Career fair highlights options for high school sophomores

Mark Lotz, repiratory care program coordinator at Blessing-Rieman College of Nursing and Health Sciences, explains what respiratory therapists do Friday during a Sophomore Career Fair at John Wood Community College. The fair introduced students to professionals in a variety of career clusters. | H-W Photo/Deborah Gertz Husar
By Herald-Whig
Posted: Feb. 3, 2018 12:10 am Updated: Feb. 3, 2018 12:28 am

QUINCY -- Unity High School sophomore Colleen Burwinkel has at least part of her career plan all mapped out -- and it just might involve becoming an emergency medical technician or a paramedic.

"I've always wanted to help people," she said. "I want to save people's lives. It's what I always wanted to do."

She got a chance to learn more about her options Friday at the annual West Central Region Sophomore Career Fair, held at John Wood Community College, where the speakers included Eric Nielsen, a paramedic with the Adams County Ambulance Service.

"We're kind of giving them an overview of how our service works and how a student would go about becoming a paramedic or EMT and maybe a better understanding of whether or not this is something they would be interested in pursuing careerwise," Nielsen said.

More than 800 sophomores from schools in Adams, Brown, Hancock and Pike counties turned out for the fair featuring speakers in career clusters ranging from architecture and construction to business and administration, transportation and distribution to law enforcement.

"Some kids have an idea what they want to do, but a lot of kids don't," said Gena Finley, program coordinator with Quincy Area Vocational Technical Center, who organized the fair. "This is an opportunity for them to hear from people in those jobs about what a day might look like, what education they need to do that job, what additional training employers provide and what opportunities there are for advancement."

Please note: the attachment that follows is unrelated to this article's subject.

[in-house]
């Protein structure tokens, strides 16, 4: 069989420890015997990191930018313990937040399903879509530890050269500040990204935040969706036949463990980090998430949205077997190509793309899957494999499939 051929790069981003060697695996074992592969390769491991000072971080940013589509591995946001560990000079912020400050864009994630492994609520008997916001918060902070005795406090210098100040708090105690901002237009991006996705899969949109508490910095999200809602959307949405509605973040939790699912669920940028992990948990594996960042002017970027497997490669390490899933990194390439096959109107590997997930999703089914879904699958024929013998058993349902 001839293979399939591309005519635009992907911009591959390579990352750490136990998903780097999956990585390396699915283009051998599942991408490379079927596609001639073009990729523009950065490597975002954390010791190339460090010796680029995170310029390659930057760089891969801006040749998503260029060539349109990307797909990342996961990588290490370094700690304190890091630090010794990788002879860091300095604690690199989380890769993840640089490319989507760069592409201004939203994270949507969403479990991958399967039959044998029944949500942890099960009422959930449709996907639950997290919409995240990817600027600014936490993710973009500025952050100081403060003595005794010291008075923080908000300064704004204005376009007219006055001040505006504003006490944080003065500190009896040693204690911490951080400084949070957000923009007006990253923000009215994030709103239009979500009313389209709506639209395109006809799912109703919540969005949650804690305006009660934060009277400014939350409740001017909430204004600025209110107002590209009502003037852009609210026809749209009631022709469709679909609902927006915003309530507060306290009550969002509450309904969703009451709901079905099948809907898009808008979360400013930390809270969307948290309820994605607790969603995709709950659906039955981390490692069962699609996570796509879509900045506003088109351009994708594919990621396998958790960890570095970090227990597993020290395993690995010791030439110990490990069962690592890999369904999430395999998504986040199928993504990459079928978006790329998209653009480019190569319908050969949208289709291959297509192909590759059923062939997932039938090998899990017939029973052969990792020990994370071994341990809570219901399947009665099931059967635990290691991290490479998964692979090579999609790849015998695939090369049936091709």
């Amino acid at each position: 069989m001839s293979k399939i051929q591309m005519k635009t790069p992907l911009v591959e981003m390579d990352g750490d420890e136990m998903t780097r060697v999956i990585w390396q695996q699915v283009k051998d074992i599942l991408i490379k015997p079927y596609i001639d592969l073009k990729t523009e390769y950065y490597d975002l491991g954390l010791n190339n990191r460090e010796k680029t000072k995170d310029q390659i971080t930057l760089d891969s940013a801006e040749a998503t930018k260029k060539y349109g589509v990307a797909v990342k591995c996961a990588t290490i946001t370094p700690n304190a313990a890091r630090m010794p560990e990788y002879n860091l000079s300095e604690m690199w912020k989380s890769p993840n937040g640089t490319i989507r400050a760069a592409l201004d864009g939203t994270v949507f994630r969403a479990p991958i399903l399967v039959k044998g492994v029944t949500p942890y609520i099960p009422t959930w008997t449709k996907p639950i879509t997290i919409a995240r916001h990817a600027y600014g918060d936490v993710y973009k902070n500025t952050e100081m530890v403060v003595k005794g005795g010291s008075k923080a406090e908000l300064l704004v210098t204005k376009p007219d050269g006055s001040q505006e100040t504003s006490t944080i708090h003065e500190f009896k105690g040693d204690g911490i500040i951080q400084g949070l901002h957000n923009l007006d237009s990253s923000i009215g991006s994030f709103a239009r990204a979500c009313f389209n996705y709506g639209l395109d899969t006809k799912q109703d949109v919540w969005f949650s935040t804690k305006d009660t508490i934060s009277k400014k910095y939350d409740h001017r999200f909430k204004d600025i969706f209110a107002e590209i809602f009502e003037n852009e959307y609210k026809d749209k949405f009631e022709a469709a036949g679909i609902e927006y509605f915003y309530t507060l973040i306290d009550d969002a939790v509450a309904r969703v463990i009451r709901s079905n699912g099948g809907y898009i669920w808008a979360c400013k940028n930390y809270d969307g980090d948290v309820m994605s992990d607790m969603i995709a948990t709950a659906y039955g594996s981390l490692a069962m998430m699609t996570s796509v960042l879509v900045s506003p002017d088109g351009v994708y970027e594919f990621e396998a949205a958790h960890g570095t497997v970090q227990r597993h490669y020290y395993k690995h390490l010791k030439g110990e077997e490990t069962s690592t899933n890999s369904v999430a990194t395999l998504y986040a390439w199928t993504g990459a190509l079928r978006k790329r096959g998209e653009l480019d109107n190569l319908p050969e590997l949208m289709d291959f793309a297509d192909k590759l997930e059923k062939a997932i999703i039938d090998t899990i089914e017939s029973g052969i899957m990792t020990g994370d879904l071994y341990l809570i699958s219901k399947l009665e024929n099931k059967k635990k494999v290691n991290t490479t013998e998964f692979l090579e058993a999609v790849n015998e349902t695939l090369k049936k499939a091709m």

Julie Sampson, who works at the ADM Research Farm, stressed the skills that companies are looking for in future employees.

"Definitely interpersonal skills, communication, working with a team. Even our guys on the farm who drive a tractor every day have to be computer savvy," she said. "Don't come unprepared, and like what you do."

Each student attended two presentations, and sessions on health care careers were popular with speakers on nursing, respiratory therapy and medical lab technician and scientists.

Mark Lotz, respiratory care program coordinator at Blessing-Rieman College of Nursing and Health Sciences, started his presentation with a basic definition of the career. "We help people breathe," he told students.

Quincy Notre Dame sophomore Liz Robertson wanted to hear more about science, technology, engineering and mathematics, the STEM careers.

"I just want to learn about what all I can do in science world," she said. "Science is my favorite thing ever."

Engineering appealed to Unity students Levi Corrigan and Eli Mittermeyer. Eli, who already has met with several mechanical engineers, said it's especially helpful to hear from people already in the career.

Hearing the career message as a sophomore helps students make plans for the rest of their high school years.

"They can work with their counselors to come up with a plan for their junior and senior years of what classes they can take in high school to get them to the next level, whether college or trade school," Finley said. "We hope they take away a little bit more of an idea what they might like to do."